• WordNet 3.6
    • v bombard direct high energy particles or radiation against
    • v bombard address with continuously or persistently, as if with a barrage "The speaker was barraged by an angry audience","The governor was bombarded with requests to grant a pardon to the convicted killer"
    • v bombard throw bombs at or attack with bombs "The Americans bombed Dresden"
    • v bombard cast, hurl, or throw repeatedly with some missile "They pelted each other with snowballs"
    • n bombard a large shawm; the bass member of the shawm family
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Webster's Revised Unabridged Dictionary
    • Bombard A bombardment.
    • Bombard A large drinking vessel or can, or a leather bottle, for carrying liquor or beer. "Yond same black cloud, yond huge one, looks like a foul bombard that would shed his liquor."
    • Bombard (Gun) A piece of heavy ordnance formerly used for throwing stones and other ponderous missiles. It was the earliest kind of cannon. "They planted in divers places twelve great bombards , wherewith they threw huge stones into the air, which, falling down into the city, might break down the houses."
    • Bombard Padded breeches.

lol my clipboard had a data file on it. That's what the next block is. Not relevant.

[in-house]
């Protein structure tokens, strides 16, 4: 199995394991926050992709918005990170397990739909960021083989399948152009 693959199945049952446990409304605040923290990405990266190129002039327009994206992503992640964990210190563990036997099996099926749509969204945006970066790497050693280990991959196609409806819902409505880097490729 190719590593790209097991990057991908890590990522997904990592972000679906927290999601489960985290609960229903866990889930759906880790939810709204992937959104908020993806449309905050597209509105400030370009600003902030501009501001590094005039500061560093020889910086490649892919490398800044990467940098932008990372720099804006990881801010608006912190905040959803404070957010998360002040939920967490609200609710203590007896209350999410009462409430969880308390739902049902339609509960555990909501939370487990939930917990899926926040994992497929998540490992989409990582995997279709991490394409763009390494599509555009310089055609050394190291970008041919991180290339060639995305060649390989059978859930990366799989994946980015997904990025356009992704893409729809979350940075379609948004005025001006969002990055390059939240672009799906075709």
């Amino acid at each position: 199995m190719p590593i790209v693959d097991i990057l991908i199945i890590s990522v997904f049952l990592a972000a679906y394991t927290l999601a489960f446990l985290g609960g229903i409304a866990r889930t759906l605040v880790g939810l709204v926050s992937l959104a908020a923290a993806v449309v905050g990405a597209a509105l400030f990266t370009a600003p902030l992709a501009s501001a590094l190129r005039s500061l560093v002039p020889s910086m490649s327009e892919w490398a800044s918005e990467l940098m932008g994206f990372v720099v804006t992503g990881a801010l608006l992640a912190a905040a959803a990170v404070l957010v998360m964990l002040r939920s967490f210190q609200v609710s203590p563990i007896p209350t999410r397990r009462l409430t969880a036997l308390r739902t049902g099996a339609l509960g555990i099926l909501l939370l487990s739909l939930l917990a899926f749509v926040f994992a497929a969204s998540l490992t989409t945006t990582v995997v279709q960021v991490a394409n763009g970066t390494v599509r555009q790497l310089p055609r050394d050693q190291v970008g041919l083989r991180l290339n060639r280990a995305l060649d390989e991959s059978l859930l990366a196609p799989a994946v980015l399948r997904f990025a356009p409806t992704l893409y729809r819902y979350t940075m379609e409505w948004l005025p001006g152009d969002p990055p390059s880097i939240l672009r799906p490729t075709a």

• n Bombard (Mus) See Bombardo.
    • v. t Bombard To attack with bombards or with artillery; especially, to throw shells, hot shot, etc., at or into. "Next, she means to bombard Naples.""His fleet bombarded and burnt down Dieppe."
    • ***
Century Dictionary and Cyclopedia
    • n bombard The name generally given in Europe to the cannon during the first century of its use. The earliest bombards were more like mortars than modern cannon, throwing their shot (originally stone balls) at a great elevation; many were open at both ends, the shot being introduced at the breech, which was afterward stopped by a piece wedged or bolted into place.
    • n bombard See bombardelle.
    • n bombard A small vessel with two masts, like the English ketch, used in the Mediterranean; a bomb-ketch.
    • n bombard A large leathern jug or bottle for holding liquor. See black-jack, 1.
    • n bombard Figuratively, a toper.